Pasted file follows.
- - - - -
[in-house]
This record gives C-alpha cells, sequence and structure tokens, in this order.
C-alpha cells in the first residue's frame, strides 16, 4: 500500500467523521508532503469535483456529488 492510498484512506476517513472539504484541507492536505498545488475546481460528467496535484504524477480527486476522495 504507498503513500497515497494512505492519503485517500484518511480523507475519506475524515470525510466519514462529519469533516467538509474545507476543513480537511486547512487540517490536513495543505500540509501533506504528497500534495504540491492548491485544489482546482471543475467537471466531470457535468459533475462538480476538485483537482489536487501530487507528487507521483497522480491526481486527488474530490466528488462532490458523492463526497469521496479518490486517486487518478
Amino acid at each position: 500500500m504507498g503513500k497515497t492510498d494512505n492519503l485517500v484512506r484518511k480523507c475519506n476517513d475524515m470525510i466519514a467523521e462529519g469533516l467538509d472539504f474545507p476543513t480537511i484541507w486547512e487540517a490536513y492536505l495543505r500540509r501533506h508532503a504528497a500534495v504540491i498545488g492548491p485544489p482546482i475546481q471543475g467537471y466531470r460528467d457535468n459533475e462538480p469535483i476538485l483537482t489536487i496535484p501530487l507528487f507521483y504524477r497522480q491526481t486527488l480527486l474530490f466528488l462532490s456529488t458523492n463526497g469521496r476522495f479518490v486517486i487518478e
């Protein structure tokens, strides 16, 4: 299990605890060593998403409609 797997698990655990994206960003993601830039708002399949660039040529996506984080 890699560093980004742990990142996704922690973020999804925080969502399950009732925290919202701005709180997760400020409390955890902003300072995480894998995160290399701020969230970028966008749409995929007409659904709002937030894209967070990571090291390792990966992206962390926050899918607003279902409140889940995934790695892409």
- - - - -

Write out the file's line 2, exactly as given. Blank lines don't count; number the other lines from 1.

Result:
This record gives C-alpha cells, sequence and structure tokens, in this order.